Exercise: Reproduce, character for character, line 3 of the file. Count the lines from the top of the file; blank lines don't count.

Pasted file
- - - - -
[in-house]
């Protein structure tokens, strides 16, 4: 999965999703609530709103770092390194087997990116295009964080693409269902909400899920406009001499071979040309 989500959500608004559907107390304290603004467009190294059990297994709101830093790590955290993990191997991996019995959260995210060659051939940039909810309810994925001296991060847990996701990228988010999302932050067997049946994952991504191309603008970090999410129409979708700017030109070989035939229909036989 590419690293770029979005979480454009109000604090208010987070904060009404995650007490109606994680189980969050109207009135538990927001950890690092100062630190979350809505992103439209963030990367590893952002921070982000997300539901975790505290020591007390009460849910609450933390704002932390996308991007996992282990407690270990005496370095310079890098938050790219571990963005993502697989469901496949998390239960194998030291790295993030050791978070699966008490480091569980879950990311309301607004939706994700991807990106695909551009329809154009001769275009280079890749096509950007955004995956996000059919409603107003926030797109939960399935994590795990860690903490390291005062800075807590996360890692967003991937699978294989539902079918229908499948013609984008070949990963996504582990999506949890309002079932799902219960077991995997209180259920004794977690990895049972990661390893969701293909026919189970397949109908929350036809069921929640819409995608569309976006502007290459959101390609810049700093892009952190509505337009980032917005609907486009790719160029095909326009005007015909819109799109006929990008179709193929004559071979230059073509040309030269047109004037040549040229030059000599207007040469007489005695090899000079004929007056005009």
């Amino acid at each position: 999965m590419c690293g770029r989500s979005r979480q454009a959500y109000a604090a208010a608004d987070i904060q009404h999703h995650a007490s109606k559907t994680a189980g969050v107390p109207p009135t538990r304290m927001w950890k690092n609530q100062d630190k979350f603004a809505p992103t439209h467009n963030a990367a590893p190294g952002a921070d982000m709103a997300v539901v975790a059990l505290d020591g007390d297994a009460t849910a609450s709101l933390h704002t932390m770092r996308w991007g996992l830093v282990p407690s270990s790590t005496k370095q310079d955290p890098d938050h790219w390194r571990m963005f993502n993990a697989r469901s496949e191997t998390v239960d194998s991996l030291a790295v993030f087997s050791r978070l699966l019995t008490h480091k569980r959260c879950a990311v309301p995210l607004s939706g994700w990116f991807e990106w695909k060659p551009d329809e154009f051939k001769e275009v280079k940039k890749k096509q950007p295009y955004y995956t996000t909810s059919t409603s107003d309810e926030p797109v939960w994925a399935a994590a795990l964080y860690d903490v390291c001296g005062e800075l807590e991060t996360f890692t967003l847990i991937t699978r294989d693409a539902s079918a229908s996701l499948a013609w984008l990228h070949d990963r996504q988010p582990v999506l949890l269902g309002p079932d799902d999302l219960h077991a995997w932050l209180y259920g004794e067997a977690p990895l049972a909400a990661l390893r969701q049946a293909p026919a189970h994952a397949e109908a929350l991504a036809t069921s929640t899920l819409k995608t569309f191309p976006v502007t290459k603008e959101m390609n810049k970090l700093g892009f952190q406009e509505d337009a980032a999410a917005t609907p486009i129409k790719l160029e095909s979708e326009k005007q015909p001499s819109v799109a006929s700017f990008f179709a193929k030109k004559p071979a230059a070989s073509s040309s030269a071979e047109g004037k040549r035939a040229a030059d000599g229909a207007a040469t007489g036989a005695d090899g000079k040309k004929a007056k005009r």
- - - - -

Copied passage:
């Amino acid at each position: 999965m590419c690293g770029r989500s979005r979480q454009a959500y109000a604090a208010a608004d987070i904060q009404h999703h995650a007490s109606k559907t994680a189980g969050v107390p109207p009135t538990r304290m927001w950890k690092n609530q100062d630190k979350f603004a809505p992103t439209h467009n963030a990367a590893p190294g952002a921070d982000m709103a997300v539901v975790a059990l505290d020591g007390d297994a009460t849910a609450s709101l933390h704002t932390m770092r996308w991007g996992l830093v282990p407690s270990s790590t005496k370095q310079d955290p890098d938050h790219w390194r571990m963005f993502n993990a697989r469901s496949e191997t998390v239960d194998s991996l030291a790295v993030f087997s050791r978070l699966l019995t008490h480091k569980r959260c879950a990311v309301p995210l607004s939706g994700w990116f991807e990106w695909k060659p551009d329809e154009f051939k001769e275009v280079k940039k890749k096509q950007p295009y955004y995956t996000t909810s059919t409603s107003d309810e926030p797109v939960w994925a399935a994590a795990l964080y860690d903490v390291c001296g005062e800075l807590e991060t996360f890692t967003l847990i991937t699978r294989d693409a539902s079918a229908s996701l499948a013609w984008l990228h070949d990963r996504q988010p582990v999506l949890l269902g309002p079932d799902d999302l219960h077991a995997w932050l209180y259920g004794e067997a977690p990895l049972a909400a990661l390893r969701q049946a293909p026919a189970h994952a397949e109908a929350l991504a036809t069921s929640t899920l819409k995608t569309f191309p976006v502007t290459k603008e959101m390609n810049k970090l700093g892009f952190q406009e509505d337009a980032a999410a917005t609907p486009i129409k790719l160029e095909s979708e326009k005007q015909p001499s819109v799109a006929s700017f990008f179709a193929k030109k004559p071979a230059a070989s073509s040309s030269a071979e047109g004037k040549r035939a040229a030059d000599g229909a207007a040469t007489g036989a005695d090899g000079k040309k004929a007056k005009r």